We have to admit that,until recently, we never bothered with sonic cleaners. Tumblers cleaned up ourbrass just fine. Of course, if we put de-capped cases in a tumbler, there wasalways the problem of picking out pieces of tumbling media from the primerpocket hole. If we used brass that was not de-capped, we had to use a primerpocket cleaning tool on the pocket after decapping. Either way, there was a lotof additional time spent in cleaning out the primer pockets prior to seatingthe new primer.
I thought you might be interested in seeing an old primer pocket cleaning tool that your company made back on the '50's or 60's. I purchased this tool years ago off ebay and I came across it recently when I was straightening out my tool boxes.
I deprime and use an ultra sonic cleaner--- some do come out clean, however most do not so I have to use a primer pocket cleaner tool anyway. I run mine for a couple cycles, sometimes three if the pockets aren't clean. My cleaner is also heated, a few friends have the ones that are not heated and don't get as clean. I don't know if thats why yours are not clean, just wondering?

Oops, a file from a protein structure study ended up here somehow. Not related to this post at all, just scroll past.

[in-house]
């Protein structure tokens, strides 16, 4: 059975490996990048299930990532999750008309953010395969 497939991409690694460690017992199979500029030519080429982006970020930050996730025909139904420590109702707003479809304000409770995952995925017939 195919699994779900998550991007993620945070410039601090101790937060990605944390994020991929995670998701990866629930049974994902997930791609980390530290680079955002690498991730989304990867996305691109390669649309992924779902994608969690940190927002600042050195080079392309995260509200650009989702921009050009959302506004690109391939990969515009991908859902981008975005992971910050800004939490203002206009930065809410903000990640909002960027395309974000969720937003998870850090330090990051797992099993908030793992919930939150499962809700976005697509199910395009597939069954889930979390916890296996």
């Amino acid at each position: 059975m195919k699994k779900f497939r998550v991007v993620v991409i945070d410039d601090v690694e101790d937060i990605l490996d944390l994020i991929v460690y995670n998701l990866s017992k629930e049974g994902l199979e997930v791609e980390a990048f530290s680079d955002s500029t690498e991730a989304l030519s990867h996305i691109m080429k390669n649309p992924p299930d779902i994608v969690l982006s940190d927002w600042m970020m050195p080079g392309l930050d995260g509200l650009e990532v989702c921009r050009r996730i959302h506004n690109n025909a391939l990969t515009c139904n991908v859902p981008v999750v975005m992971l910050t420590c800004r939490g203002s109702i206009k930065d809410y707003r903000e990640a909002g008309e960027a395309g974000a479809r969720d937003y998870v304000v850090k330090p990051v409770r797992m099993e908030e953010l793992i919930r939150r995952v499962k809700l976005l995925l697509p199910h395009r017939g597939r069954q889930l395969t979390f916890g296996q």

Clean primer pockets allow for deliberate case to case uniformity. Isn’t that what handloading is all about? My most recent press is the Lee Classic Turret Press. I went nuts with it at first loading handgun cartridges. I then tried it on rifle cases and compared bullet seating uniformity between it
and my Forster Co-Ax Press……no difference. Checked rounds with Hornady’s concentricity gauge.
Had good results with both. This press is unique in that it allows the user to interrupt the process at any point. I chose to do this after size and decap and the primer is in the seating tool. I lower the ram to just short of the priming operation, remove the case and clean the primer pocket. After doing this for a time, I realized that it would speed things up if the primer pocket cleaning tool were mounted to the press near the ram. I made a small mount from a piece of steel tubing with an ID just
larger than the diameter of the upright columns. I cut out a piece of the tubing so it will just slip
over the column. This piece is about 1.5″ long. A hose clamp will slip over the top and hold the piece to the left column. On the lower portion of the tube, I made cuts so as to facilitate a 1/2″ tab
to be bent out about 30 deg. I drilled and tapped this tab to accept the primer pocket cleaning
tool that normally screws into the hand held handle from Redding. Now cleaning the primer pockets has been easily integrated into the operation for each case. I also taped a 35mm film
can to the column just below the cleaner to catch the abrasive crud that falls from the pockets
as they are being cleaned.